By The Bakersfield Californian
Voters hoping for a moderate, open-to-compromise candidate in the 34th Assembly District race are out of luck. The race pits Democrat Mari Goodman, a union representative, against Republican incumbent Shannon Grove, a business owner who's a social and fiscal conservative through and through. Goodman has some undeniable virtues but Grove is the best choice to represent the strongly Republican district.
When she was first elected in 2010, Grove was a feisty, outspoken conservative who set out to change Sacramento. Two years later, it could be argued that Sacramento changed Grove more than she changed it. But that's not necessarily a bad thing.
When Grove joined the Assembly (her seat was known as the 32nd District at the time) she was a political novice facing a daunting learning curve. Today, she's well-versed in the often-convoluted workings of state government. She's had bills hijacked by the Legislature's gut-and-amend process. She's had bills run into partisan brick walls. And she's learned a lot about issues that were barely on her radar two years ago.
For example, when Grove first ran for office she was, by her own admission, largely uninformed about certain aspects of the illegal immigration problem. She believed undocumented individuals could simply pay a fine and be allowed to stay in the United States. No such option exists. Her experience as an assemblywoman has changed that; she now supports allowing some form of legal residency for undocumented immigrants brought into the U.S. as a children.
This softening is a welcome change. Now, if she will just follow through with some action -- or at least more urgently vocalize her position. Few would have known about her evolving thoughts on immigration had it not become an issue in the campaign of Pedro Rios, a onetime illegal immigrant who Grove has endorsed for Assembly.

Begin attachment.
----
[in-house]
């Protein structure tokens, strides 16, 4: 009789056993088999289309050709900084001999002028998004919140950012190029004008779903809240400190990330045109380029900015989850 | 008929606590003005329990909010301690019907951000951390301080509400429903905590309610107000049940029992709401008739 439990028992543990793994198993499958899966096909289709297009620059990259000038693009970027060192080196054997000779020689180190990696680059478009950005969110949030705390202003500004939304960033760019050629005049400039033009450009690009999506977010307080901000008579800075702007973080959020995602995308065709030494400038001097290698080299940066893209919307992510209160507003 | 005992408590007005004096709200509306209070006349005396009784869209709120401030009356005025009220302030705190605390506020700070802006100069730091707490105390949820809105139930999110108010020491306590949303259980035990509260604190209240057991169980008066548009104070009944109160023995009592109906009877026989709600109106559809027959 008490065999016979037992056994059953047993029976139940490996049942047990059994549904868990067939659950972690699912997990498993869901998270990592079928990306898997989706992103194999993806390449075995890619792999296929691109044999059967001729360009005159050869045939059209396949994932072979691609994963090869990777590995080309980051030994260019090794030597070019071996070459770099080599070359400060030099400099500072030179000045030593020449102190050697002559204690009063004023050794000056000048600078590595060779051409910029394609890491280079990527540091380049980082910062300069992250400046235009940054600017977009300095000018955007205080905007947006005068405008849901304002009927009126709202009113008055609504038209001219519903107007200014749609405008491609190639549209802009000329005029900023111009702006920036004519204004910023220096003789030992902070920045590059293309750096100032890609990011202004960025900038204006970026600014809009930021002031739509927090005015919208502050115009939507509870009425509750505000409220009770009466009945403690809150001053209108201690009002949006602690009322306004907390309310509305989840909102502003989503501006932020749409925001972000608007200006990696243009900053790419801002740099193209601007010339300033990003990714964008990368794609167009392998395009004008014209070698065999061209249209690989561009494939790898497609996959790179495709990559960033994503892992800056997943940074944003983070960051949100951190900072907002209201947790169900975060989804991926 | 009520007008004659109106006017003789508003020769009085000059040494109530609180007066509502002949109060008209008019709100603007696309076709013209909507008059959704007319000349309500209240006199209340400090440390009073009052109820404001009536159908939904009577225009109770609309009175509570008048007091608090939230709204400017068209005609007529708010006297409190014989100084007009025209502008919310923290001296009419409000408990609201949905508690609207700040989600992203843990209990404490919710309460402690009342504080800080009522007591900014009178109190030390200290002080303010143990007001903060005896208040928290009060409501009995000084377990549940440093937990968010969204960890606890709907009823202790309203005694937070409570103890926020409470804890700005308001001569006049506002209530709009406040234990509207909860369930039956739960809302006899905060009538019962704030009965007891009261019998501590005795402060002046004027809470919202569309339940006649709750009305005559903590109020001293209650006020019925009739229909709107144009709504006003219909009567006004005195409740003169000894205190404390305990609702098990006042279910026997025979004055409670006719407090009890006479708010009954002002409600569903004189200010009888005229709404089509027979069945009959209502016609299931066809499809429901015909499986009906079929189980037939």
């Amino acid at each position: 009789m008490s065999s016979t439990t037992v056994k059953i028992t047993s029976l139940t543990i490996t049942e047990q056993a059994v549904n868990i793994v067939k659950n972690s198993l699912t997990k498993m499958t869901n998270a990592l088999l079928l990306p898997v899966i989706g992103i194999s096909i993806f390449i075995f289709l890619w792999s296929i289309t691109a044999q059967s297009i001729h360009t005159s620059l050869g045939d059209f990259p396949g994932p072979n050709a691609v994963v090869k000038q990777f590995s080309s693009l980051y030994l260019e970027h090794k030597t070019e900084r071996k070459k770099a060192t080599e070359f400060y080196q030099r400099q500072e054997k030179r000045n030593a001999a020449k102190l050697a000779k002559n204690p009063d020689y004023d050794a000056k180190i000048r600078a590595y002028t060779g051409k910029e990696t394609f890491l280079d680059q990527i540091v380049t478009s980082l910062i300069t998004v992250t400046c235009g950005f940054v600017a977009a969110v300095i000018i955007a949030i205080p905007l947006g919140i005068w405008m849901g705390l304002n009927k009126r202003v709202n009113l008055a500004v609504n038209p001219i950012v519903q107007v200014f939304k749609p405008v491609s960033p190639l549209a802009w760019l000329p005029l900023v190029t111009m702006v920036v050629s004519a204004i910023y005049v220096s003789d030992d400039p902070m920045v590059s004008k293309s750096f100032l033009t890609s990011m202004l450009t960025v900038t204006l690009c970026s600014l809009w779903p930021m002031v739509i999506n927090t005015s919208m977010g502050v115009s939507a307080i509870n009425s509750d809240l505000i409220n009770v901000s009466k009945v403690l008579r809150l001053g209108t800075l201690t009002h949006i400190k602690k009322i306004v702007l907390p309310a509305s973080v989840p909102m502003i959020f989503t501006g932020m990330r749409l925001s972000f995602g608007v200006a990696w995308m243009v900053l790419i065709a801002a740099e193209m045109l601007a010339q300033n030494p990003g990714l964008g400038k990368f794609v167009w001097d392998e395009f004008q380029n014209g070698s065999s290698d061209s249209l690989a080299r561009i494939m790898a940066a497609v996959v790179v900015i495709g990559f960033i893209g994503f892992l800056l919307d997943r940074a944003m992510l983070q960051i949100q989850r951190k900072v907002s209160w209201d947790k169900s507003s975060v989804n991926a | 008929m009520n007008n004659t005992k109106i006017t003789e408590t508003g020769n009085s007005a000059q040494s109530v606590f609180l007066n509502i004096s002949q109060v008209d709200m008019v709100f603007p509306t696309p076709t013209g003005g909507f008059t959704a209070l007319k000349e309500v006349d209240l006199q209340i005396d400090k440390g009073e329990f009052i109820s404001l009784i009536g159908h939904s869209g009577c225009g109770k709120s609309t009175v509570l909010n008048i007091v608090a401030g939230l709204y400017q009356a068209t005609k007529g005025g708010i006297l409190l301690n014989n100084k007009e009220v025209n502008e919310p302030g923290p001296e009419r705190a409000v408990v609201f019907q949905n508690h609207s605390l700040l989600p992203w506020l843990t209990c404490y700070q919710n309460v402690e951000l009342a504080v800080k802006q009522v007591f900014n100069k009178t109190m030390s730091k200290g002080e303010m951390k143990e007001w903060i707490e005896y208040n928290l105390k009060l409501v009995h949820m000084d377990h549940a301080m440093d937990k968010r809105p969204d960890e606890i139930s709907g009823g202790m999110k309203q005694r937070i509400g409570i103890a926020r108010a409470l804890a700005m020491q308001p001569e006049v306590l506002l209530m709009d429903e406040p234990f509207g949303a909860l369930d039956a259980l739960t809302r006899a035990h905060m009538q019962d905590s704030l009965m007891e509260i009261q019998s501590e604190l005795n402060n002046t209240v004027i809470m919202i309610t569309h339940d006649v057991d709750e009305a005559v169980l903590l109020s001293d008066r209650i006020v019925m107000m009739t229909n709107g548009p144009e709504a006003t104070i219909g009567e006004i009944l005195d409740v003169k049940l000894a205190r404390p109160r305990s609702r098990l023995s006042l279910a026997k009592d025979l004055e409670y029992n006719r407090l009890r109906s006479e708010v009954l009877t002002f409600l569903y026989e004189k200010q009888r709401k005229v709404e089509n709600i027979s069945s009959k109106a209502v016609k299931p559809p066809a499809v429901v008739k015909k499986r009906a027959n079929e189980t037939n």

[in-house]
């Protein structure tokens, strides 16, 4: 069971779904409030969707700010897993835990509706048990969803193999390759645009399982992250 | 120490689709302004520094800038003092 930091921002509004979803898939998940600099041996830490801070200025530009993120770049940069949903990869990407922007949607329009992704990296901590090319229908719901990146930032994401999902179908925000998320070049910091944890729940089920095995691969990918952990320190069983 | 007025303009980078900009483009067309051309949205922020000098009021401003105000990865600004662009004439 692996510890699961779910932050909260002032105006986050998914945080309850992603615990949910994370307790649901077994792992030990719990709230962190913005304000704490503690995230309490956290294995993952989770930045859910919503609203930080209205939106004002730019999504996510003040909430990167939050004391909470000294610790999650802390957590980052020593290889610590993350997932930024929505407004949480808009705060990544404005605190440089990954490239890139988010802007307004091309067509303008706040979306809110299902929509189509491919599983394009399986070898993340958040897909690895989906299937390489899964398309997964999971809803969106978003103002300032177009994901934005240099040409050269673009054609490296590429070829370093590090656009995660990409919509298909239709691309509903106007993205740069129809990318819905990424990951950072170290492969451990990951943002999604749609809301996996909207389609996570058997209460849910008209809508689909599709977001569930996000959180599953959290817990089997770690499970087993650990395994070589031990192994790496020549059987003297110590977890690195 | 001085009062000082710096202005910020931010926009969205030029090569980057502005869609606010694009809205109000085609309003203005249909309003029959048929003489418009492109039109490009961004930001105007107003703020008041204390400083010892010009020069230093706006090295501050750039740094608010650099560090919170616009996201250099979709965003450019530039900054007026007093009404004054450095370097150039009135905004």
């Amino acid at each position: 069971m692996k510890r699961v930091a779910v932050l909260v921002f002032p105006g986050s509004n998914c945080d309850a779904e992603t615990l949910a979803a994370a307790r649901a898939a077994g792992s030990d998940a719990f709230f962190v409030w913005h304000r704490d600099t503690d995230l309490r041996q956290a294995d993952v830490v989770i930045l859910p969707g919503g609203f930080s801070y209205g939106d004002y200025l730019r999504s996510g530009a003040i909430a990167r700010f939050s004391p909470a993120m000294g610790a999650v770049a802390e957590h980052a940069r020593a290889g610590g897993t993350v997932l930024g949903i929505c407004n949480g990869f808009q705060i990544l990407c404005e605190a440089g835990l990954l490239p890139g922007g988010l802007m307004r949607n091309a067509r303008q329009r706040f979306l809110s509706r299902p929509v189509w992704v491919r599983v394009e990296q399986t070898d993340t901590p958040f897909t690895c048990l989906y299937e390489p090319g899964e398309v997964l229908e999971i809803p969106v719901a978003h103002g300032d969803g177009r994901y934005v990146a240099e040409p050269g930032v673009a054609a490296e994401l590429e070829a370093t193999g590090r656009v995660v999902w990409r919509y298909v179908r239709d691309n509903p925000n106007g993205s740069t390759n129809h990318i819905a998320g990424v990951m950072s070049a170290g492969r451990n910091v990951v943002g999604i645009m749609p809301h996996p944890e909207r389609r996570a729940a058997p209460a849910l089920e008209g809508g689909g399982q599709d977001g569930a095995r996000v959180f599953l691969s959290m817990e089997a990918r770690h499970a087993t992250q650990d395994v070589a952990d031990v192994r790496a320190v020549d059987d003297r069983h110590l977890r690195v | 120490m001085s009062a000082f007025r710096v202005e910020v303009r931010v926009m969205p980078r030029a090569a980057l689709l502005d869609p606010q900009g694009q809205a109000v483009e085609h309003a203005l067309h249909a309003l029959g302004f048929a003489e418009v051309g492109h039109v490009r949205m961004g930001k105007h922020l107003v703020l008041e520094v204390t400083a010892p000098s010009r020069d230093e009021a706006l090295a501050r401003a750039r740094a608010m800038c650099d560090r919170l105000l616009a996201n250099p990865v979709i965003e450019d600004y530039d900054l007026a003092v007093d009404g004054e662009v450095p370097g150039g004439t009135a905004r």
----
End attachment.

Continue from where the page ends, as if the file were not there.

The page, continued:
To be sure, Grove can be partisan. Witness her opposition-- she was one of the two noes in a 70-2 vote -- to an innocuous, no-fiscal-impact bill that staggered the terms of members of an obscure Bay Area emergency services commission. Say what? Who cares?
But Grove is still staunchly opposed to new taxes and unnecessarily restrictive regulations. She has also established a good track record of transparency and open government. And we respect her independent streak in voting against extended death benefits for public safety workers, an expense the state can ill afford. Most Republicans voted for the expanded benefits, no doubt because they didn't want to be perceived as hostile to police officers and firefighters.
Goodman, Grove's opponent, is passionate about organized labor and education, but we hardly need another union representative in Sacramento. And Goodman's approach to state cuts brought on by the budget crisis is to better organize those impacted by the cuts. That tactic ignores the reality that the state is in deep financial trouble and must do something to get its financial house in order.
Neither candidate is going to do anything to stem the polarization in Sacramento, which is at the root of the state's problems. That's why Grove's two years in office have largely been futile. But she has shown she can evolve, be an independent thinker and take a stand for transparency. That wins our endorsement.